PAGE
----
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Setting new standards

Darrell Greer
Northern News Services

Kivalliq (Feb 16/05) - More than 1,500 Kivalliq students competed in the annual Science Engineering Technology (SET) Challenge.

The event, sponsored by the Kivalliq Science Educators Community (KSEC), is open to students from kindergarten to Grade 12.

This year's competition featured five events related to the Sanijiit (construction) theme.

School Operations program consultant Jim Kreuger says the math-science program develops the events and sends them to schools with a teacher's guide, T-shirts and teaching resources.

This year, each school received K'Nex building sets and science challenge resource books to prepare for the competitions.

More than $7,000 in resources and prizes were distributed by KSEC and the SET Challenge.

The KSEC also sponsors the Kivalliq Regional Science Fair, Regional Science Culture Camp and Inuit Science awards.

"SET Challenge events are hands-on group problem-solving activities that promote co-operation and creative and critical thinking," says Kreuger.

"For many students, it's their first investigation into 3-D construction."

Regional winners

The winning tower in the kindergarten to Grade 2 event (Leaning Tower of Pasta) was 52.1 cm tall and built by Whale Cove's Randel Qiyuk, Michael Okalik, Hugh Enuapik and Anita Panika.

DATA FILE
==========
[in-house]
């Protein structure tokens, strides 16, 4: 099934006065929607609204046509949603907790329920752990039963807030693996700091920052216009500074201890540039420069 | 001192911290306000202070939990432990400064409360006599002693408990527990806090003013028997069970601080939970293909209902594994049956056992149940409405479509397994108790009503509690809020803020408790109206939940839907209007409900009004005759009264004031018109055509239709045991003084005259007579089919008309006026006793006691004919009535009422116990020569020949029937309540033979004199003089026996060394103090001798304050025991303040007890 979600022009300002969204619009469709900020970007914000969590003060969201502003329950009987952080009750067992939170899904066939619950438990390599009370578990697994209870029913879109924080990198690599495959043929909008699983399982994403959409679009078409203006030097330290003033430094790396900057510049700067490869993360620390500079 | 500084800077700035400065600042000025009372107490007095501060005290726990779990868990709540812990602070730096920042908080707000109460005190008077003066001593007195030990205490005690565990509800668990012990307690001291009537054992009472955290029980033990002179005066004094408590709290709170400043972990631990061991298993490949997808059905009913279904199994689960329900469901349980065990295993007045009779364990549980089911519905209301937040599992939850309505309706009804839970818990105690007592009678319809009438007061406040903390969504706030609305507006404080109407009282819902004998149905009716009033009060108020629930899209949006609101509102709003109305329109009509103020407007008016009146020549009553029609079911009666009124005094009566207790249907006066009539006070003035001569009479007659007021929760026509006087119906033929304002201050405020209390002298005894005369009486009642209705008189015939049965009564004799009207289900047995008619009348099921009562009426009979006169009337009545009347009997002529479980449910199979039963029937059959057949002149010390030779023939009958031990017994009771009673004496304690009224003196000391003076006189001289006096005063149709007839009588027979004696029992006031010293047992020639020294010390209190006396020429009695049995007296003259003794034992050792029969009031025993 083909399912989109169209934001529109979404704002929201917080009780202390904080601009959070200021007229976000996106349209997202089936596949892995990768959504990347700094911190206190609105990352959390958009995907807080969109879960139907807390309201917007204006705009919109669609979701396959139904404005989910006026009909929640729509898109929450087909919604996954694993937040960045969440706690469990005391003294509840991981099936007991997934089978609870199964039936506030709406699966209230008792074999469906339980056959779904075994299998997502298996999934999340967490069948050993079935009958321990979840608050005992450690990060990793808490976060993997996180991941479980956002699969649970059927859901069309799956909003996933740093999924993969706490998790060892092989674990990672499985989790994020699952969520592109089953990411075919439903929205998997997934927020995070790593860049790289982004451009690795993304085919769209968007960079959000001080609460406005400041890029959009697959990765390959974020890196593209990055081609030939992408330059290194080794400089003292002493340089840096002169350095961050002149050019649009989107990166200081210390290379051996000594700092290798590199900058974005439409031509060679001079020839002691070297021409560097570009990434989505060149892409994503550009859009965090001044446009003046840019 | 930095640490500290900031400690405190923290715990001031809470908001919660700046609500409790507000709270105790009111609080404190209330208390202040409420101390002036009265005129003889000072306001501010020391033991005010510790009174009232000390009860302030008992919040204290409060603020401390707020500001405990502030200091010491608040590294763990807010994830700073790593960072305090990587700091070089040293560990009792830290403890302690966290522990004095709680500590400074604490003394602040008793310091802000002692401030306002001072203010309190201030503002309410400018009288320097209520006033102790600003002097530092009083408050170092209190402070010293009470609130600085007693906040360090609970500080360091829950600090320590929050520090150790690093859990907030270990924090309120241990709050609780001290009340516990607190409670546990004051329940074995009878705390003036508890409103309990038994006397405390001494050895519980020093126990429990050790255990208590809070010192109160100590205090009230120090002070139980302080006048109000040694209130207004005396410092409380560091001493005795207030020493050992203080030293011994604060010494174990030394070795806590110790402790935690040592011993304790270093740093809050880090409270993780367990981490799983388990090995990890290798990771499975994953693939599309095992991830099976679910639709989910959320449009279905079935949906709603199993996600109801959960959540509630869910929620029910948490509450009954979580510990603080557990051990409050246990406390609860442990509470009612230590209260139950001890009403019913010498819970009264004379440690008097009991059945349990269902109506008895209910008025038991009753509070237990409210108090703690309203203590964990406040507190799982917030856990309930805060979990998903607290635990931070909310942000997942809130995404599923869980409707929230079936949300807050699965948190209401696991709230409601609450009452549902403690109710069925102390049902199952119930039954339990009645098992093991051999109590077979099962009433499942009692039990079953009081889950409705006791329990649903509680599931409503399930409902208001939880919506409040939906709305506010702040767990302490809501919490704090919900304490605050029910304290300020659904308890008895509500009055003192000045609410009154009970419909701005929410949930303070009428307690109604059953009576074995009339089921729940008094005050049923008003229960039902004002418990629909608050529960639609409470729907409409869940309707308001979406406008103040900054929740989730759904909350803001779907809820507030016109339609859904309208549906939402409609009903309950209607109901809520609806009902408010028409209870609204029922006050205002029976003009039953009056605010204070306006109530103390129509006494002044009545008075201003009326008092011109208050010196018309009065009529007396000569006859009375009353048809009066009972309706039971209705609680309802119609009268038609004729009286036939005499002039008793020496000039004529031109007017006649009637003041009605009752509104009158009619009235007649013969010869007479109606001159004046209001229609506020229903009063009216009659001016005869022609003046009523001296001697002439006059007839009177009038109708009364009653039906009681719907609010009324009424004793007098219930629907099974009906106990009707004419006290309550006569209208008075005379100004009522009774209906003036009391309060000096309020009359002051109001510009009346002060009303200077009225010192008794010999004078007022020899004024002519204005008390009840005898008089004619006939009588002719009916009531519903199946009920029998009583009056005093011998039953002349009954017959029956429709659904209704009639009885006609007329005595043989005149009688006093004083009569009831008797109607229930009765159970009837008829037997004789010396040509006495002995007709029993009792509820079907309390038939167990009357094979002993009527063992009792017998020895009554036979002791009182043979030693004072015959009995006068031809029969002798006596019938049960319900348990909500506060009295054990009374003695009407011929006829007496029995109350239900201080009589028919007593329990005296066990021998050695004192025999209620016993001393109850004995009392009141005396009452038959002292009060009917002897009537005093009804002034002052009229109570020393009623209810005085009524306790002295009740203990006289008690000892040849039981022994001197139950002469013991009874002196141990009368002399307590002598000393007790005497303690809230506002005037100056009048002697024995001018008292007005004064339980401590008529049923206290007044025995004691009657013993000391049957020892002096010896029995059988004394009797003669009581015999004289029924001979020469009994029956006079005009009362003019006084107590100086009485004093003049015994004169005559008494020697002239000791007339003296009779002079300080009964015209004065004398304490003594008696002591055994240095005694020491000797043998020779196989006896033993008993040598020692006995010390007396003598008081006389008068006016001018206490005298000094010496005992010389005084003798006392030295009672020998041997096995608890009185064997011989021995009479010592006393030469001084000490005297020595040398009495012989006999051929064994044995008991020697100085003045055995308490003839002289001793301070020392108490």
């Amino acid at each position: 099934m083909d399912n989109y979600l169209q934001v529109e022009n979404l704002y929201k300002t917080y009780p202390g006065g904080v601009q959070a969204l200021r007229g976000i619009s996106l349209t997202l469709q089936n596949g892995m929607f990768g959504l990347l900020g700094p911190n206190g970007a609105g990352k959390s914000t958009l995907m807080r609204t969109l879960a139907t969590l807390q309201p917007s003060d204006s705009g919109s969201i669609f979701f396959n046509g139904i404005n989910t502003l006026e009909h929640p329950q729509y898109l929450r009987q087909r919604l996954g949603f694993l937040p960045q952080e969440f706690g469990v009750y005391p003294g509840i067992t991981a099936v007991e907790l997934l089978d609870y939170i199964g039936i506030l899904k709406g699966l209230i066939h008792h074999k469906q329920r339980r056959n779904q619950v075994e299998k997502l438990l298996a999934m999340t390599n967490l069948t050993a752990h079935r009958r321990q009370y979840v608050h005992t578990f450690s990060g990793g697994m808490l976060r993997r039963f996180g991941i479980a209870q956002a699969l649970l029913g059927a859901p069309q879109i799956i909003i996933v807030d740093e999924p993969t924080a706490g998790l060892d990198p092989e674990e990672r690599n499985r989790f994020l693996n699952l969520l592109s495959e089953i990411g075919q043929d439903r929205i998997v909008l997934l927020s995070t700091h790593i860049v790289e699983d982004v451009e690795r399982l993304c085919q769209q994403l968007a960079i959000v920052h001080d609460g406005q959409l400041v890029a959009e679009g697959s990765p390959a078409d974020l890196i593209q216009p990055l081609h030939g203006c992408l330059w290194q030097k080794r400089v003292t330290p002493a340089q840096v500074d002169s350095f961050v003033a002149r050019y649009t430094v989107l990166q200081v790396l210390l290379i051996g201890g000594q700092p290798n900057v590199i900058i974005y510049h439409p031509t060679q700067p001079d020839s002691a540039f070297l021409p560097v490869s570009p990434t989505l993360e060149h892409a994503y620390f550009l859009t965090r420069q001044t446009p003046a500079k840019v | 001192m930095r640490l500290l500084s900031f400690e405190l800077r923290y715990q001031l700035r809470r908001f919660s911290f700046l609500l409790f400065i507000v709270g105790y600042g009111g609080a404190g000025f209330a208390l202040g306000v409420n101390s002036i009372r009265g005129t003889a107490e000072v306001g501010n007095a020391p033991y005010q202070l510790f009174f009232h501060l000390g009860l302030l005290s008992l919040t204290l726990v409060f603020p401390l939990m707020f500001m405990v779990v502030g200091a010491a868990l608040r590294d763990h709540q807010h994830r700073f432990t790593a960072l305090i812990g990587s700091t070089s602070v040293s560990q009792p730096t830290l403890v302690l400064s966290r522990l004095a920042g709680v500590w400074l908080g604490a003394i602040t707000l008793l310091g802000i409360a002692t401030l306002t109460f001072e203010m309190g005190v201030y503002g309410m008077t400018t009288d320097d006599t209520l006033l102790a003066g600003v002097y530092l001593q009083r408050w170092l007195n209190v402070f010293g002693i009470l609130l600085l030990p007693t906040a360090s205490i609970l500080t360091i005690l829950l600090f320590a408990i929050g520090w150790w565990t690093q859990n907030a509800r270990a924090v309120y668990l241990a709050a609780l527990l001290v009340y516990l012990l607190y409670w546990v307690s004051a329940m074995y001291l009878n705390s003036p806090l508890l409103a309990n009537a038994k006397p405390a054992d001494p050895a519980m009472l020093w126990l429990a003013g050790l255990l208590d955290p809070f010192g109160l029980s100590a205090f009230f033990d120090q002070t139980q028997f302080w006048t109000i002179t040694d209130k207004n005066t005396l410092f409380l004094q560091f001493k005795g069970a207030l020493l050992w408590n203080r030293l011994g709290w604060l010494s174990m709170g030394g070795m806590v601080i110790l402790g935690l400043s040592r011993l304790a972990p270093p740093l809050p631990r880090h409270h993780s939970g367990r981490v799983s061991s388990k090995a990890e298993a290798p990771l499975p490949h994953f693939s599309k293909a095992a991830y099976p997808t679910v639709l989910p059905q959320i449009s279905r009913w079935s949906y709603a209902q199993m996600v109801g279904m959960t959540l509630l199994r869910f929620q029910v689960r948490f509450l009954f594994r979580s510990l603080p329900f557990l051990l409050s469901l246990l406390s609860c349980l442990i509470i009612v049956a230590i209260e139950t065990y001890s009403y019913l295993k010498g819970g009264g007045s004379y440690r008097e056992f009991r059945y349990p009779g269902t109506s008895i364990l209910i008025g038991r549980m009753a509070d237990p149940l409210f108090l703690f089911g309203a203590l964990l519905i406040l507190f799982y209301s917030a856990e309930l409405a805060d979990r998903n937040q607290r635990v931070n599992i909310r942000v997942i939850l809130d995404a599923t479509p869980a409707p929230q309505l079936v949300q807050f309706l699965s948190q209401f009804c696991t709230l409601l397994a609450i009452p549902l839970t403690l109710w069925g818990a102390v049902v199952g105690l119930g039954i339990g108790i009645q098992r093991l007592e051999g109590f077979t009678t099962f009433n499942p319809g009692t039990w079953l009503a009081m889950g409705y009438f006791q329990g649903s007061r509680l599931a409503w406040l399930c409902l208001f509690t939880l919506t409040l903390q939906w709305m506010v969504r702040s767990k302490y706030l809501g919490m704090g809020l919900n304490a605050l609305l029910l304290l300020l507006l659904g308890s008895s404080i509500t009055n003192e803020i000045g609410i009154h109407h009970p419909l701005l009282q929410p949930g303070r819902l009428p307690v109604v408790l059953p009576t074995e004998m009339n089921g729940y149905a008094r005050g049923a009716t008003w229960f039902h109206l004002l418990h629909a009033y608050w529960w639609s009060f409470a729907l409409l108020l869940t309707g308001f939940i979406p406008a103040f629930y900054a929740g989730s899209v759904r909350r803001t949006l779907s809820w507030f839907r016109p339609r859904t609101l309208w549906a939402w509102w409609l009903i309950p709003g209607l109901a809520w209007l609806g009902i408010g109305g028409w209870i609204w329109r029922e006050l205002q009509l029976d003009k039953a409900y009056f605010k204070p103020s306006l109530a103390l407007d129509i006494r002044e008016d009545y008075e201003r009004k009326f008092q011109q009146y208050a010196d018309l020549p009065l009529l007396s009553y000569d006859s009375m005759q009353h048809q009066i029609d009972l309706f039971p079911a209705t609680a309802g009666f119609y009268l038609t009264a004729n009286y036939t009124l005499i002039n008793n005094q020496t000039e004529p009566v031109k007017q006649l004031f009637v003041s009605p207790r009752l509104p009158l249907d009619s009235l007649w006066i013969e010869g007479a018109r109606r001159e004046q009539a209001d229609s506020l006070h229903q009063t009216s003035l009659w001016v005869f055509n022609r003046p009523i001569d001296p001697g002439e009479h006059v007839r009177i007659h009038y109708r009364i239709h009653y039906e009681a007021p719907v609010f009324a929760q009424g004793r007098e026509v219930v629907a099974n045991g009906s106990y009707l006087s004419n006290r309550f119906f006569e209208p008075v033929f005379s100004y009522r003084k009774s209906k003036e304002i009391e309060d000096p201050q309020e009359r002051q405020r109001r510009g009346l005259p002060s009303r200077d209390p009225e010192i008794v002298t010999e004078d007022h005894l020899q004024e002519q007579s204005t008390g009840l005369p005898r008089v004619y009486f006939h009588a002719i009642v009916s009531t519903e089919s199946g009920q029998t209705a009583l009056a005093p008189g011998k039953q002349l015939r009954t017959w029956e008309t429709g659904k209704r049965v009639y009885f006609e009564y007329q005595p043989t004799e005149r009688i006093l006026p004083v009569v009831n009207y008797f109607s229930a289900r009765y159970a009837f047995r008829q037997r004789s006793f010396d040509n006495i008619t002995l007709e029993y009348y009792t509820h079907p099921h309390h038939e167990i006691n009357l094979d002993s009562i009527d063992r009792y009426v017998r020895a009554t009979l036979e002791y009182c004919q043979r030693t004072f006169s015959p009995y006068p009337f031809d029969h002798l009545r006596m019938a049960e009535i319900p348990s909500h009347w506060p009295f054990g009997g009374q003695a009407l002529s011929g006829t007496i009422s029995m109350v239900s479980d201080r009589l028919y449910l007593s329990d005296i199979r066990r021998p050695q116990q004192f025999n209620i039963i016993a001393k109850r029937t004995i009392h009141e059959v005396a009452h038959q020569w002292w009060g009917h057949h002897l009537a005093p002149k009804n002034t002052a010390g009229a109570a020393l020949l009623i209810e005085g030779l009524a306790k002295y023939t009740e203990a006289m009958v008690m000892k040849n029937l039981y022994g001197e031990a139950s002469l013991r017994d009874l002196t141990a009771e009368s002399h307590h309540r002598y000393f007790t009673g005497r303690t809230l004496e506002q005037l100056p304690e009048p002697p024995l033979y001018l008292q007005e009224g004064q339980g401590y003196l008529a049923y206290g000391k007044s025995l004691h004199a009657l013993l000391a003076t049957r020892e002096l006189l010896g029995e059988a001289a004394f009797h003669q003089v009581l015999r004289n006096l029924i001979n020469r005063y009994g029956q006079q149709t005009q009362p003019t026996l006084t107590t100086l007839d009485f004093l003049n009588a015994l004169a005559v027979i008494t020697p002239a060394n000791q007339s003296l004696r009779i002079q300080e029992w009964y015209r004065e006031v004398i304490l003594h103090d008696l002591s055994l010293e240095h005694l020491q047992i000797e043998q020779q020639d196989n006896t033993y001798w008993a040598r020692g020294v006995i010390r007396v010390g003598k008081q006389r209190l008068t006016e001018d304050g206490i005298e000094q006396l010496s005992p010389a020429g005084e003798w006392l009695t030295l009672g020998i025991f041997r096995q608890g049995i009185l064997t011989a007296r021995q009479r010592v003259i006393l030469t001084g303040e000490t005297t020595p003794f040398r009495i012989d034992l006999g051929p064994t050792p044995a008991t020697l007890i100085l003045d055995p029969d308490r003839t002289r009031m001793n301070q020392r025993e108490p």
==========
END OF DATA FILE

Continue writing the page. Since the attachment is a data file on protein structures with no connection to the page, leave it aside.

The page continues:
The Grade 3 to 5 event (The Last Straw) went to Coral Harbour's Naomi Emiktowt, Ryan Jar and Joey Angootealuk's 200 cm tower.

The Grade 9 and 10 House of Cards challenge was won by Baker Lake's Kevin Iksiktaaryuk, Josh Ford and Chris Tunguak with a height of 137 cm.

Repulse Bay students won two events this year.

Joseph Kopak, Junior Kopak, Kenny Sivanertok and Gino Immingnark took The Puck Stops Here event for Grade 6 to 8 students with their tower of 92.4 cm that supported a hockey puck.

The Grade 11 and 12 challenge (Bridge the Gap) was captured by Jessica Siutinuar, Carol Nanordluk and Lucy Tegumiar, who used string, tape and newspaper to build a bridge that spanned a one-metre gap while supporting seven kilograms. "We cannot underestimate the support of the 105 teachers directly involved in the delivery of the Challenge, and the 112 community members who came to watch the students compete.

"Next year's events (Rally Ho!) are already under construction and will focus on vehicles and motion."